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Lucretia Ranere

Lucretia Ranere

How did the team begin, please give a history leading up to where the team is now?

RM - It all started by going to a birthday party for my son Ryan’s friend 8 years ago. After that day both of us got hooked and few months later Bay Area Explicit was formed.

We continued this every weekend streak of practice for two months before meeting friends that loved the sport too. As we grew together so did our knowledge of the game. A couple young gun tournaments here and there and we were ready. Explicit set out to our first big tournament with a team of 9. XPSL is one of the many leagues that were around for the experienced players. This introduced Explicit to 7-man style of play. XPSL Vegas ’06 was the unveiling of Team Explicit. Although we finished 23rd out of 74 teams we held their heads high. I was determined to make this team a top contender.  Practice schedules came soon after this tournament. We started practicing nonstop against the best teams around.  I kept saying “You only get better by practicing the best.”

What do you like best about paintball?

RM - The bond it created with my son and all the friendships I have developed over the years.  It’s something I wouldn’t trade for the world, my son and I shared it from the start and we’re still sharing it.

Jason and Corey Bornstein, aka “The Hebrew Hammers” are not unknown names in the paintball world; their smiling faces are always a welcomed sight at any paintball tournament.  For the 2012 season, they have signed on with Sacramento XSV and it has started off to be a good one with XSV taking first place at NPPL 2012 Surf City Open, Huntington Beach.  Not often do brothers sharing the same passion, so I took an opportunity to get some insight on this dynamic duo and how they came about in the paintball world.

How long have you been playing paintball?
JB – We’ve been playing about 11 years now.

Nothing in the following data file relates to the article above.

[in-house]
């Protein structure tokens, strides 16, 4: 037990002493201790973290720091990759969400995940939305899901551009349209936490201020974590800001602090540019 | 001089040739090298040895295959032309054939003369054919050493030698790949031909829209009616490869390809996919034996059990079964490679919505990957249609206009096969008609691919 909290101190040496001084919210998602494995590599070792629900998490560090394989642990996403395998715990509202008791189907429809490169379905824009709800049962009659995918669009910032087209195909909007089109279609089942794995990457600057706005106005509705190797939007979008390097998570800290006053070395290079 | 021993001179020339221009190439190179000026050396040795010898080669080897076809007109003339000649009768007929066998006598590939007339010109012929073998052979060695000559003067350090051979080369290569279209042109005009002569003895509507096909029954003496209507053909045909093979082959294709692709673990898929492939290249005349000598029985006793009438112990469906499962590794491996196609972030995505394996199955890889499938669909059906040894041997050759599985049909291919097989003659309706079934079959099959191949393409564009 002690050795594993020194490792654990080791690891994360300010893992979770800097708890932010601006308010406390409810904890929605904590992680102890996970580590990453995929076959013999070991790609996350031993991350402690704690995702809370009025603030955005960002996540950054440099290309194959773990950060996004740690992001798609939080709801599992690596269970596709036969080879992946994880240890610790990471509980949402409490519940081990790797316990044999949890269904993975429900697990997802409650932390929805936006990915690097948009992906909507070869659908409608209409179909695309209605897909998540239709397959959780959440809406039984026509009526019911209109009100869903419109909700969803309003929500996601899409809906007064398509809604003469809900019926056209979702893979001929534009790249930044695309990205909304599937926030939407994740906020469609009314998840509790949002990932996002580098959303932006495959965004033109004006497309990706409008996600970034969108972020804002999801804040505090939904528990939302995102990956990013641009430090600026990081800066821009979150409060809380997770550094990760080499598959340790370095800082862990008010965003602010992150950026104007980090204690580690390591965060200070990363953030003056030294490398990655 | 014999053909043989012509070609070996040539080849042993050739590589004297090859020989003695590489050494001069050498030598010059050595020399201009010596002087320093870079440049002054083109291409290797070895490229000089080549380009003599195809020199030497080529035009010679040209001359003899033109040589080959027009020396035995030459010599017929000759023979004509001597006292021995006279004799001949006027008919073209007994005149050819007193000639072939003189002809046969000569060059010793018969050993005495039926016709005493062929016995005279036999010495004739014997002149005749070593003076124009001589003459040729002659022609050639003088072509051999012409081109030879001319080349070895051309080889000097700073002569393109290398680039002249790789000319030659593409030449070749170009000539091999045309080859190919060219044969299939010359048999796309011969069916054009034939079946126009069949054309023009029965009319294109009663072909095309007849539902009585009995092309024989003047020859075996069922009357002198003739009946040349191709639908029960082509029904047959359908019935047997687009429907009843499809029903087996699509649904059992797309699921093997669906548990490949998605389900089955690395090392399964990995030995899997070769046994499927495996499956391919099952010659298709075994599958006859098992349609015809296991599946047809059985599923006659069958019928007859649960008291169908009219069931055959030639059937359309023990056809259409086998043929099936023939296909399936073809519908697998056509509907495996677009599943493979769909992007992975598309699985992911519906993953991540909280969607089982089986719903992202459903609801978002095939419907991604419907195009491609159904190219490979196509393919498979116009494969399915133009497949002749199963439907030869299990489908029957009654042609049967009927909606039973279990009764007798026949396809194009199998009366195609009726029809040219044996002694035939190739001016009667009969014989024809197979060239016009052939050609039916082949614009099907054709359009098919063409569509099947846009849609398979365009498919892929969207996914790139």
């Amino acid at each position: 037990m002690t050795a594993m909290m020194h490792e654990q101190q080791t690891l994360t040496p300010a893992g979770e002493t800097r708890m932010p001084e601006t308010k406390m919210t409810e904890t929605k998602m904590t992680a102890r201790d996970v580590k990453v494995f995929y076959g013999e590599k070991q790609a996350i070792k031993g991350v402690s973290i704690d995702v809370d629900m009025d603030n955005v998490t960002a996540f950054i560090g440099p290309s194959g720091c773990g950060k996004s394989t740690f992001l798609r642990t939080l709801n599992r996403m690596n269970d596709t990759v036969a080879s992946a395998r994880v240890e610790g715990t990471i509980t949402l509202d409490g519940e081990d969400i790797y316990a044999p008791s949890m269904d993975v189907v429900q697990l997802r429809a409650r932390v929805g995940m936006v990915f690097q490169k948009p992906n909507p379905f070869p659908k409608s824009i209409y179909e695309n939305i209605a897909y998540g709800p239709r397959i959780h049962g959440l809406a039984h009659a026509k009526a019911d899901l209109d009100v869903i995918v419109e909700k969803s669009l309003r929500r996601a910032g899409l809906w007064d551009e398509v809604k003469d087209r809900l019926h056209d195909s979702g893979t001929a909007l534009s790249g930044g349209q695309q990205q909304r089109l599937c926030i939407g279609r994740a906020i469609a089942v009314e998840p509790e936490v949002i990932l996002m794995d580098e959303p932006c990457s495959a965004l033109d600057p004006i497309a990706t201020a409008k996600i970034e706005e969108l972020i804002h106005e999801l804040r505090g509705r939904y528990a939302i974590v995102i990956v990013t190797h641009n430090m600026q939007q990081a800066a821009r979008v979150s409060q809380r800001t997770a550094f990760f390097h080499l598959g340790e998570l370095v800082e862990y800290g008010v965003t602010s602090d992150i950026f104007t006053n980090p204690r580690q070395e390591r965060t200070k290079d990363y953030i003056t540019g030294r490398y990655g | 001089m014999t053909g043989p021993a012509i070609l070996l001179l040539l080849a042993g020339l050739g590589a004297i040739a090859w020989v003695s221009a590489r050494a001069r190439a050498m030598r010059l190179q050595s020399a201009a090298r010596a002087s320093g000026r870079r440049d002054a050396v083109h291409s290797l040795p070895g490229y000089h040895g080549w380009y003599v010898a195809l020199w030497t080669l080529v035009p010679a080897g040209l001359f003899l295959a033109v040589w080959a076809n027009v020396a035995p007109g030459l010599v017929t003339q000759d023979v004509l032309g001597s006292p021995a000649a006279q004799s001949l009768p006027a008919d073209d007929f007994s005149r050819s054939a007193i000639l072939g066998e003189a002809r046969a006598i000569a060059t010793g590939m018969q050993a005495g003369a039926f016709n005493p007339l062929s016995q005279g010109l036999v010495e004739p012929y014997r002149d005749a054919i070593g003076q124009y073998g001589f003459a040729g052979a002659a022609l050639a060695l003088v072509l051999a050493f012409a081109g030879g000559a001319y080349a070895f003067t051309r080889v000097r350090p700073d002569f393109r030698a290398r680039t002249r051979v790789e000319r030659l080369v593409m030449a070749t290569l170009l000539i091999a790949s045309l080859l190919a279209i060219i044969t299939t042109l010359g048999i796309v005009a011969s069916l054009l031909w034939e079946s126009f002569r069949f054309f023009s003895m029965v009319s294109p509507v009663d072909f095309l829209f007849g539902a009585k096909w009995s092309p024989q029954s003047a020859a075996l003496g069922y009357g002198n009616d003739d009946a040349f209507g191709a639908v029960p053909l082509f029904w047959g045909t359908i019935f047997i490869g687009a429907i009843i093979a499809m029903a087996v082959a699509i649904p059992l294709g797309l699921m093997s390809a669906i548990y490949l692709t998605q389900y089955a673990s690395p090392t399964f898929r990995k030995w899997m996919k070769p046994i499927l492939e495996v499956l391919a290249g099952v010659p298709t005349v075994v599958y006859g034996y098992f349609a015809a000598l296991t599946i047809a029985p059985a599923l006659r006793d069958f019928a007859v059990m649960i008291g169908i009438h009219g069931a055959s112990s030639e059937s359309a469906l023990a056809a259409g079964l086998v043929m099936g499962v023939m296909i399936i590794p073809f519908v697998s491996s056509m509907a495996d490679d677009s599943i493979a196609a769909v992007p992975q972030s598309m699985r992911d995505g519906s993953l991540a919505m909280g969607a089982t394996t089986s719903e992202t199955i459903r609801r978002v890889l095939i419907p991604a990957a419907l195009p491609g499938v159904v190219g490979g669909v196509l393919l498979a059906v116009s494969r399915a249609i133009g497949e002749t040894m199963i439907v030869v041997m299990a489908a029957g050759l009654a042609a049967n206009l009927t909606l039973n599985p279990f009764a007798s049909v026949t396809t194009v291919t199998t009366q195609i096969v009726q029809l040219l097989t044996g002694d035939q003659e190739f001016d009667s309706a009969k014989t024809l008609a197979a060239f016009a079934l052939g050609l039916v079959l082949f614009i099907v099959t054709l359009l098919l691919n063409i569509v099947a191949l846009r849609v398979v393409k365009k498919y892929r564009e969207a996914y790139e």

How did you first get introduced to paintball and where?
JB - Friends from school were all starting to get paintball guns and playing in backyards.  My parents wouldn't let me play because they thought I might hurt someone accidently.  The summer of `99 my parents surprised us with a day of paintball at a local field while we were vacationing in Oregon.  We were just visiting the area and only 6 people, including us, showed up.  The irony behind this particular field was the fact that it was owned by Mike Sinatra, who also owned the legendary Mare Island Paintball Field in Vallejo California.  I was by far the youngest there, but I had found my calling, they switched me around all day as I overwhelmed my opposition.  I had found my passion.

How did you get into paintball?

It was our Nephew, Josh Ouimet, who talked about it when he lived in Florida. When the Yachimec's went to Maui in April of 2000 for a spring break vacation we played our first paintball game and that summer we played every weekend!  I was totally against guns but totally fell in love with the game!

What do you like best about paintball?

I like the adrenaline and almost everything about it! It brings families together, it’s a social gathering at events and we’ve met some great people over the years!!

How long have you been owner/coach of Impact?

Since the beginning in 2000, it was Josh Ouimet's Dad and I playing with the kids.  As we grew we added kids and just kept improving the team! We played 5man and then went 7man!

I remember last year when NPPL had the Chicago Open at CPX Sports in Joliet, IL and the weather was beyond awesome.  Temperatures hovered around high 70’s, no humidity and only a small chance of storms, which nicely passed right over the event.  This May when NPPL Chicago Open went back to CPX the weather was not so cooperative.  We were in the 90’s with around 85% humidity and I for one do not play nicely with humidity!  As well, no matter how many events I attend that have this kind of weather I am so amazed at the amount of players (and these are athletes we’re talking about) who forget to hydrate.  It’s so simple, when you’re sweating that much you need to replenish your body, but once again we saw a number of players down due to heat exhaustion.  All right, there it is, my you must drink water and hydrate yourself speech and now I’ll step off my proverbial soapbox and move on to the actual event.

This year marked 10 years of the NPPL being on the beach in Huntington Beach and ironically enough this event almost didn’t happen.  At this point, the NPPL appears to have come full circle within the industry.  When the NPPL was reformed after bankruptcy four years ago it appeared there was not much support from the industry, in fact that first year being USPL it was a little like going to a regional event.  Little by little the industry came back around to support the NPPL and things started going well, until this last year when all the merger talks failed.  The industry strongly believes that there should only be one league or maybe it’s that they only want to support one league, I’m not really sure right now.  Fact is, the largest companies are backing the PSP and they have a strong track record but the PSP is also owned by some of the same industry companies that don’t seem to be supporting the NPPL.





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